The only way for a digital image to simulate the full range of light that your eyes can see is to combine the ranges of at least three exposures of overlapping values; usually a full stop apart. To make this happen, three or more exposures are made of the same scene, each capturing a slightly different exposure, one shot for extreme highlights, one (or more) for the main exposure, and at least one for the dark shadow areas. Varying exposure times (shutter speed) rather than aperture openings is your best practice simply because changing aperture settings will alter the focal length of the images, muffling detail. Using either in-camera HDR settings or post-shooting software, these images are then adjusted and reconstructed into a single image that ideally distributes the tones in a more human manner. Herein lies the real challenge… restraint.
LEAVING THE CLOWN SHOW AT THE CIRCUS
Unfortunately, many (if not most) HDR images I have seen are akin to a three-year old putting on mommy’s make-up… too much power under too little control resulting in a very amateurish tonal overload.
Keeping the images “real” is not as easy as it seems. Humans have a nasty tendency toward gluttony of all sorts. More is always better seems to be the ruling philosophy. Nothing exceeds like excess! In my humble opinion, real professionalism shows up in understatement rather than overstatement.
Like a professional chef, one must learn to season his presentations with nuance, not boldness.
This first example is somewhat typical of experimental HDR and represents a popular trend toward developing “other worldly” images. If that is the quest it perhaps fills the bill but it doesn’t represent any place I’d care to visit!
That being said (again)… in fairness I have to point out the positive side of the HDR process. While I don’t overuse this image processing option personally, I certainly see the positive use of HDR when the lighting calls for a little help and where artistic restraint is observed. Some notable examples are displayed on this post for your viewing pleasure. The image below is titled “Tulip Farm” and was produced by Eric Bjerke. It presents a very effective use of HDR. Eric, you make me want to visit this place.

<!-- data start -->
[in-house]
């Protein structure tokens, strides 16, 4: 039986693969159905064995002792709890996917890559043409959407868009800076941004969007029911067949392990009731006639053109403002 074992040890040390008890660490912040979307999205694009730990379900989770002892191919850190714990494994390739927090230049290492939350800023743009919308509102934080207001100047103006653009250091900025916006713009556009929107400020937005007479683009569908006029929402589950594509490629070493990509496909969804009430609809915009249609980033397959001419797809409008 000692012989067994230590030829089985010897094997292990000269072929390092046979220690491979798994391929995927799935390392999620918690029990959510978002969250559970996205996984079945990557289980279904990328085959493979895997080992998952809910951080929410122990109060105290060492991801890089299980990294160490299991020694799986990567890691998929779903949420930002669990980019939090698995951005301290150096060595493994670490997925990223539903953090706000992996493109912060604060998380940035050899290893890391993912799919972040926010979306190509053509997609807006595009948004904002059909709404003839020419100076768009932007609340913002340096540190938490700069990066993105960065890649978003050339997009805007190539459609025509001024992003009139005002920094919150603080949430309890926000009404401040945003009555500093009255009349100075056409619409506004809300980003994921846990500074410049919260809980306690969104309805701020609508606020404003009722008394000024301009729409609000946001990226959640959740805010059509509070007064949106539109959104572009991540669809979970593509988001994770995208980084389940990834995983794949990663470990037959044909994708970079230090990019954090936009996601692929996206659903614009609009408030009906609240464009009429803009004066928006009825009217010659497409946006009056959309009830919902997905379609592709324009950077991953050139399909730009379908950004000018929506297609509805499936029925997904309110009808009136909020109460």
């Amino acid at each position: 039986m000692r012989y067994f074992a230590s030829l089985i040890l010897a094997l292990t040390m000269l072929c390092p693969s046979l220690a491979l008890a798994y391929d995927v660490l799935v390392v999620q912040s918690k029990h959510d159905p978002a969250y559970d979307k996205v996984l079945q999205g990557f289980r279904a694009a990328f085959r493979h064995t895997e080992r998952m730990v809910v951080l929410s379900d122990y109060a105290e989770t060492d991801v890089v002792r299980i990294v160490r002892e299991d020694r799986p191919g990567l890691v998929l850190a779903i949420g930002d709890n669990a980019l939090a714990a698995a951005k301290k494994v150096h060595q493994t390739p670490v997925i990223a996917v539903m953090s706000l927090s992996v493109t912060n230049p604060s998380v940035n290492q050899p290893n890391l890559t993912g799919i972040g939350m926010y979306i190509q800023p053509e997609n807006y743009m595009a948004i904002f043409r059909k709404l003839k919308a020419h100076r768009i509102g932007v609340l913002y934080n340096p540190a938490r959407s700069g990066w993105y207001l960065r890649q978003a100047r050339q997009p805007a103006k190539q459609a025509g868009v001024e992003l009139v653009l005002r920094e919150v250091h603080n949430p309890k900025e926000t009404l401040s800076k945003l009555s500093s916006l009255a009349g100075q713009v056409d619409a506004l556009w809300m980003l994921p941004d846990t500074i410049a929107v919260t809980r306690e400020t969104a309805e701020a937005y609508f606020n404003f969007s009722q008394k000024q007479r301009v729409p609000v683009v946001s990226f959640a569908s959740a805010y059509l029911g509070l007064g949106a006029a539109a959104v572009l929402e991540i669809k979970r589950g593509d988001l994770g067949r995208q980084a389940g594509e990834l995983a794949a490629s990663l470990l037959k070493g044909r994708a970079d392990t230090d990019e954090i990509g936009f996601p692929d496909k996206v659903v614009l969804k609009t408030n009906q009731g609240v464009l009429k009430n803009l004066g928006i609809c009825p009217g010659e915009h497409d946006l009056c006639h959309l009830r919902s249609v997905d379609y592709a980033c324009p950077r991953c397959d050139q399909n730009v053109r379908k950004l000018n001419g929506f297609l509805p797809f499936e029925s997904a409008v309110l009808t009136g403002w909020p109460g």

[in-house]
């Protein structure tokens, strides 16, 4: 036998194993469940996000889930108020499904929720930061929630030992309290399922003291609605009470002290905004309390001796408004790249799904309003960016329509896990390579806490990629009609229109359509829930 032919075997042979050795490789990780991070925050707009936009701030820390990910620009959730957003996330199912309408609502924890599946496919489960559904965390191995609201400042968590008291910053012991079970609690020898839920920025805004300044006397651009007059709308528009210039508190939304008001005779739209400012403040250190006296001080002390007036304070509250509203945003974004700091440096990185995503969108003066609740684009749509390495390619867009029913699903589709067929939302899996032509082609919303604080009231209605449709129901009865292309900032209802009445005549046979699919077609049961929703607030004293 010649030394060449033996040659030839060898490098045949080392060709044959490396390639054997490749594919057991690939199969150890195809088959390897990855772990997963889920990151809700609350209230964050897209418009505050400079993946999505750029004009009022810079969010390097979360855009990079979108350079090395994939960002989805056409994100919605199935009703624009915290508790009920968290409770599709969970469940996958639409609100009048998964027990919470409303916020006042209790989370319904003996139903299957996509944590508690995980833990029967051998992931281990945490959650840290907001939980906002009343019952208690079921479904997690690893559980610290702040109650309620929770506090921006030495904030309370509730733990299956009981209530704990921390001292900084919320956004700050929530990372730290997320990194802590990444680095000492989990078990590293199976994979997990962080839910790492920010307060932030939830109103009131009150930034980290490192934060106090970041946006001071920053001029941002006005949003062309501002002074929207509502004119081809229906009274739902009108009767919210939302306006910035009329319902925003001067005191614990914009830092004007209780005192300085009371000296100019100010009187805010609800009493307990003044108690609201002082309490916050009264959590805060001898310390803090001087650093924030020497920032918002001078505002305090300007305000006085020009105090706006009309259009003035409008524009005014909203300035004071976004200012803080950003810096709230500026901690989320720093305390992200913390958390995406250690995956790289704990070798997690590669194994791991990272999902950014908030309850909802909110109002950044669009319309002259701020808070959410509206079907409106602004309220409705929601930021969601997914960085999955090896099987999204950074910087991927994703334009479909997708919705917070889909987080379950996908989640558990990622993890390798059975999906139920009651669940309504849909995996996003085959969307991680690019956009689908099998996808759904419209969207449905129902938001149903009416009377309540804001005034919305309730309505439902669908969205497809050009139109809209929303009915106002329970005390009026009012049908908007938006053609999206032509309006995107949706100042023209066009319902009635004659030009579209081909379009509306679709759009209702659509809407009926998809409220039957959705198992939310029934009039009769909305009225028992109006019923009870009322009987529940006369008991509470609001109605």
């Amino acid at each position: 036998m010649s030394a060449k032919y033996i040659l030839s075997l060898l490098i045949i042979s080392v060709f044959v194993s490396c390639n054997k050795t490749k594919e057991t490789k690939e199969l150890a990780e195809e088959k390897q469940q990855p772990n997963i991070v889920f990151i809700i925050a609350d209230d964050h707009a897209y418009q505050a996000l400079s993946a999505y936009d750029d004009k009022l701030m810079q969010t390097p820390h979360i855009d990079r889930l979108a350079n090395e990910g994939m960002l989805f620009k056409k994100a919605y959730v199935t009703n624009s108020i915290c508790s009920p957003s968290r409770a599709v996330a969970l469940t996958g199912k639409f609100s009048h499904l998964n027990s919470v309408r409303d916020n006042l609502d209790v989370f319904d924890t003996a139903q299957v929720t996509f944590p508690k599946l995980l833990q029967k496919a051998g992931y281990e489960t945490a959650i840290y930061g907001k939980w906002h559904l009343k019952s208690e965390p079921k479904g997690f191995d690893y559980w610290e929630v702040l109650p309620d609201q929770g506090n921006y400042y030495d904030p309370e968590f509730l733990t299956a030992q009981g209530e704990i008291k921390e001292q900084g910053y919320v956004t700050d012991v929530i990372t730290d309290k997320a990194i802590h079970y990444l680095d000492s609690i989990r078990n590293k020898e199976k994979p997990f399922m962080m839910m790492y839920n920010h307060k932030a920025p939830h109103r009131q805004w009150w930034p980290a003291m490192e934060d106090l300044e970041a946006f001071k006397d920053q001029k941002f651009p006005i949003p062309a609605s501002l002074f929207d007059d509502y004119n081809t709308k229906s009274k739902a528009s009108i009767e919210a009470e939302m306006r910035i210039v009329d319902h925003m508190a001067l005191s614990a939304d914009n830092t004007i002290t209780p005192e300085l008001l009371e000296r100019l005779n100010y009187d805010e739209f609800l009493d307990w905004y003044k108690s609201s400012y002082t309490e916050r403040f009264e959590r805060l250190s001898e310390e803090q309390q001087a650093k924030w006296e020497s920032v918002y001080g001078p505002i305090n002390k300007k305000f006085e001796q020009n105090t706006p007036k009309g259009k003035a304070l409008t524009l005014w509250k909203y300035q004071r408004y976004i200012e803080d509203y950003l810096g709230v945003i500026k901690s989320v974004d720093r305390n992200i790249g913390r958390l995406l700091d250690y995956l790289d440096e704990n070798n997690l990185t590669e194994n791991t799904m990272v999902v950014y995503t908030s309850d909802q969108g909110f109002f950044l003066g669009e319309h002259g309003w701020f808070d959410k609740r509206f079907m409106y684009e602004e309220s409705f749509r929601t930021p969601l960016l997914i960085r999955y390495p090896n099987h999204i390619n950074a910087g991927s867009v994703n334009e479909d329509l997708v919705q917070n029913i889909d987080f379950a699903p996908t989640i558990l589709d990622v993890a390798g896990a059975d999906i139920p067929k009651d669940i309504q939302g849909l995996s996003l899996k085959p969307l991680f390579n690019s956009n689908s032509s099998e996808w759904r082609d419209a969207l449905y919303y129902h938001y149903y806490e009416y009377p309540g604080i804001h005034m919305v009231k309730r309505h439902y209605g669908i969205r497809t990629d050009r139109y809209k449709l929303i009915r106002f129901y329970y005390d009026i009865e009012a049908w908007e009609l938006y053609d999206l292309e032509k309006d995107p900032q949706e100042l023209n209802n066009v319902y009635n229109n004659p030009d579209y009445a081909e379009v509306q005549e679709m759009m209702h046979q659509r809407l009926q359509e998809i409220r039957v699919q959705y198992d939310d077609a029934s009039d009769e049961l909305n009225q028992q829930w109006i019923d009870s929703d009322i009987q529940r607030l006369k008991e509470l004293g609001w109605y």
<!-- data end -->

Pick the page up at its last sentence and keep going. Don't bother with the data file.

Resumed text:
For those able to attend a live workshop on HDR in Louisville Kentucky, I highly recommend my friend Nick Roberts’ gig starting in less than two weeks. The workshop is titled “Using HDR Photography to Create Your Own Personal Style.” For more information about the HDR workshop go to: http://outdoorphotogear.ticketleap.com/nick-roberts—hdr-photography/
That’s the way eye sees it. If you have examples of your own HDR, send a link in a comment and keep the conversation going. If you saw this post listed on a LI group page, add a comment to the listing in that group! Thanks for joining me. If you like this blog, let me know and tell your friends.
Making its first appearance on the Ides of March (Friday the 15th): the spooky series called Image Tonality and the Histogram. Only followers of this blog can be guaranteed to receive it. Sign in now (top right of this page).
See you next time, Herb
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PS. if you have an iPad and are interested in learning about more about the fundamentals of digital photography, I suggest that you take a look at my Accurate Color iBook in the iTunes Store